… there’s a house with an SUV in the driveway. The house is old, but it has a fresh coat of paint. There’s another one, right next door, with kids playing on the porch, and an adult supervising. Ugh, that next house should come down. But sure enough, the city has marked it for demolition; the telltale “gas cut off” and “water off” indicating that when the bulldozers come, it will be safe…
I’m looking for a junk-strewn wasteland. Where are the gutted cars and bashed-in pleasure boats, like I saw in YouTube Detroit? Where is all the evidence of hopelessness, of abandonment, of humanity gone mad? I do see some sad things. I remember Mom taking us to the Central Park Plaza as kids, but now it is forlorn; ten acres of stark emptiness in the midst of the city. I see individual houses; sometimes even two or three in a row, that are obviously vacant and waiting to be leveled. I do see the ugliness of abandoned factories, and I am sad to think that once these buildings provided jobs that sustained hundreds of families. But I’m still more dumbstruck by a completely different category of life that awaits my discovery.
… there’s a whole new city block. The houses, lawns and driveways are less than ten years old. There are people in the backyard, grilling their Sunday afternoon dinner. And it’s not just one new block; it’s an entire neighborhood of new homes. And another, a couple of miles away. And another. I look at my car’s GPS. Just as I suspected. I’m driving on a brand new street, too new to show up on my map.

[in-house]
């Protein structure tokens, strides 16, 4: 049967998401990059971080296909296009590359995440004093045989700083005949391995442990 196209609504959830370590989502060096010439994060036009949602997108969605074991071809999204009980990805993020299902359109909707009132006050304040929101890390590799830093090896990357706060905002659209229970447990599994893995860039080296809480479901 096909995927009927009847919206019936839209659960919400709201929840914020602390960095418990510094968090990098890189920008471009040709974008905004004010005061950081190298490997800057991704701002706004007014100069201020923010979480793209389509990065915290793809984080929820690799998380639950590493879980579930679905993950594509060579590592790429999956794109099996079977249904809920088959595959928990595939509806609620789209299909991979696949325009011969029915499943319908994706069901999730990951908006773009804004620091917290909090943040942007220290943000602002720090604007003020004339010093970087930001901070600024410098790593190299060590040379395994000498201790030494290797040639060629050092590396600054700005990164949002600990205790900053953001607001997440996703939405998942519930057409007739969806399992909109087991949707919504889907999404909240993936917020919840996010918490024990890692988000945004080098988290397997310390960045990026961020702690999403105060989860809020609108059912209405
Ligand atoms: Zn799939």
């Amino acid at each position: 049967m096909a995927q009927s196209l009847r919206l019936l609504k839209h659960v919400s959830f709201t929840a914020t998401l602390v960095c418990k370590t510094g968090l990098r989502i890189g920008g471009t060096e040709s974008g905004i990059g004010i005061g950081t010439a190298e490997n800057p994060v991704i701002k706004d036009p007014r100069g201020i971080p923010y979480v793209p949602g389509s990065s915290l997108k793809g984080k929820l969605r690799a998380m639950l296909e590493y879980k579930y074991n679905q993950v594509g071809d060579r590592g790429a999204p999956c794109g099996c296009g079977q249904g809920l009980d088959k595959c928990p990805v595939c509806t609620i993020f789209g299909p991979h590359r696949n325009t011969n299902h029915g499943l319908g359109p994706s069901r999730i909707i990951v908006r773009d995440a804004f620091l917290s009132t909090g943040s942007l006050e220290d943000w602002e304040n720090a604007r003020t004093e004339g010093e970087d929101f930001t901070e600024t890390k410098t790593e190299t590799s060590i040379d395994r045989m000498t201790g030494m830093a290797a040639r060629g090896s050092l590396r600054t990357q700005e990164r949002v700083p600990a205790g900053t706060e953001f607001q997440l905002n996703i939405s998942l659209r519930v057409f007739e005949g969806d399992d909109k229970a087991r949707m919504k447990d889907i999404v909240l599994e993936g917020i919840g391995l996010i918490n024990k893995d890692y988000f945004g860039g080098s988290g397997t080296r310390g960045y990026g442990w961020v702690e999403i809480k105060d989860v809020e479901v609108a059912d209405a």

I can easily identify where old houses once stood. In almost every case, they’re replaced with nice, neat grassy spaces. Someone – the neighbors? The city? – is maintaining these green spaces. I’m back on an older, narrow street and a horde of teens has taken it over. I must stop the car. A few of the street kings are eyeing me as though I’m from another planet. A white planet. With out of state tags.
I roll down the window and look at one of the street kings. “I’m on a one way street, aren’t I?” I say.
“Dave, I really think people are pulling together. The place could be making a comeback,” Jim tells me over fancy Italian coffees and pastries on Elmwood. “The state has committed a billion dollars over the next few years to the university, and the community leaders and the university are finally making plans together.”
I recall something a friend of mine, a young, Chinese-born scientist I met at an alumni event a year ago, told me. “Do you know that in China, millions of parents who can afford to send their kids to the United States for college want to send them to Buffalo as their first choice?”
“Not suprised,” Jim says between sips. “It’s a hell of a school. Law… medicine… business… physics. They’re committed to making it even better.”
The street king walks toward the car and points at a sign. “Yes sir, it’s one way,” he says politely, smiling. “You want to turn around?”
He points ahead, to a driveway that is a little wider than the others. It’ll be easier for me to get back into compliance with the law if I pull into that one. The street kings back off. A couple of them snicker, the way young men do at old farts like me.
“I really tried to find the most hopeless streets I could find,” I tell Jim. “But I kept seeing things that tell me the city is full of hope. Gardens, new paint and windows, kids playing and their parents watching out for them – wherever I went. Sure I saw bad stuff. But newness was always there, too. I was shocked.”
“There’s still a lot to do,” my friend answered, “but we’ll get it done.”
I left Buffalo a day later, the way I always leave it – wishing I didn’t have to go. Hoping that the revival I saw in its guts will prove to be more than just a flash in the pan.